The long-standing counterpoint to accusations of phone prices getting out of hand is the fact that the vast majority of people, especially in the US, finance their phones on monthly payment over two years. That makes a $1000 phone marginally more expensive on a monthly basis than a $700 one, and a $1400 one marginally more expensive on a monthly basis than a $1000 one. Or so the thinking goes. While I do agree with the basic premise here—that consumers are frogs in a slowly boiling pot when it comes to phone price hikes—I do so only to a point, because I think there is a point at which this model fails. And I think it is one that is rapidly approaching. While Samsung’s $1400 S20 Ultra is a strong $600 shout away from $2000, last year’s Galaxy Fold brushed right up against it. Clearly, Samsung is flirting with the idea of a $2,000 smartphone, and I suspect the Fold’s successor will run perilously close to that mark as well. And a $2,000 phone, even financed over 2 years, would cost more per month than typical postpaid phone service in the US. You’re going to notice that on your bill… More here.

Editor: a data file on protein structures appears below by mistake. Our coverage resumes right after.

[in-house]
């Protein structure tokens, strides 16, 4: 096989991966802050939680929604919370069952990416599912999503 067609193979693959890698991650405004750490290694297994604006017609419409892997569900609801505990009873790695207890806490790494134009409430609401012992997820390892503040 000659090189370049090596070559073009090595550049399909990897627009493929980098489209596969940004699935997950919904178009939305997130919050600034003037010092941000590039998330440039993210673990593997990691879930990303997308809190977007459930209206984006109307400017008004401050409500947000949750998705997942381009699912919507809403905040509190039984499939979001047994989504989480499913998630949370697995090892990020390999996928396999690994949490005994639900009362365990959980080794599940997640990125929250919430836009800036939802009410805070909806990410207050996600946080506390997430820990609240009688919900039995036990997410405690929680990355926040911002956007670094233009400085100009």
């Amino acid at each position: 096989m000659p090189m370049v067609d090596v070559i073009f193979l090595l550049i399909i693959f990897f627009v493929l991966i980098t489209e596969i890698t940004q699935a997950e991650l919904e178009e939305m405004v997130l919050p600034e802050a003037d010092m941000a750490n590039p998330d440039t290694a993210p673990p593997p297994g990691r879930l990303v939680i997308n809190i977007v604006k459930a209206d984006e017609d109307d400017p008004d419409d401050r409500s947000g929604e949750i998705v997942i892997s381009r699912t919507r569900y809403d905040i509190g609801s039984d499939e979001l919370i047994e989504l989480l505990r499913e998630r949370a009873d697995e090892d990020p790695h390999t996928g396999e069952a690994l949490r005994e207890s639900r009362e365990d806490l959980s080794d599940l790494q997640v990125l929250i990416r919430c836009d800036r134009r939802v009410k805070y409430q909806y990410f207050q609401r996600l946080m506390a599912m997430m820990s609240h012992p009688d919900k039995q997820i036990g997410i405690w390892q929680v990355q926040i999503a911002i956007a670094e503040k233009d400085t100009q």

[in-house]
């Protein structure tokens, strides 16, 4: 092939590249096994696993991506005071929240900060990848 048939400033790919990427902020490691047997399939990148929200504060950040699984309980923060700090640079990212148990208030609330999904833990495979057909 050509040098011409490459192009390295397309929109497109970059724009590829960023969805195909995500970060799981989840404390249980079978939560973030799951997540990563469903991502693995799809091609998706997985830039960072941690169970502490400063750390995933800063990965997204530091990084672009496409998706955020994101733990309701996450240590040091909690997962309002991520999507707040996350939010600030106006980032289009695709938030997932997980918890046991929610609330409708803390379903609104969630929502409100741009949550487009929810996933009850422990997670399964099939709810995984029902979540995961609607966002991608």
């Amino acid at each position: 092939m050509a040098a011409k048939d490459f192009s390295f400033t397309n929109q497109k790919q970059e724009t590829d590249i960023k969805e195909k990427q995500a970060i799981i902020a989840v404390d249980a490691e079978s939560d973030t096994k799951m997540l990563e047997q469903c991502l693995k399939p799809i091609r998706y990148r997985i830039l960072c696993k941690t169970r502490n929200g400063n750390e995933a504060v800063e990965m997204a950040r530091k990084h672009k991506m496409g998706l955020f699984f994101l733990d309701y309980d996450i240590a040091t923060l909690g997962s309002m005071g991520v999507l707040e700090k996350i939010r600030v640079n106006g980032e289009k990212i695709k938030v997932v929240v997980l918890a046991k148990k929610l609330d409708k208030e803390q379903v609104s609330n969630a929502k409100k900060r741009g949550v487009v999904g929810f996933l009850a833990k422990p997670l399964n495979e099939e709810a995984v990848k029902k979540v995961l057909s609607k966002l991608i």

I think the lack of longevity is one reason why there must be a ceiling on smartphone prices and COVID-19 will without doubt be a stronger downward force in the short term.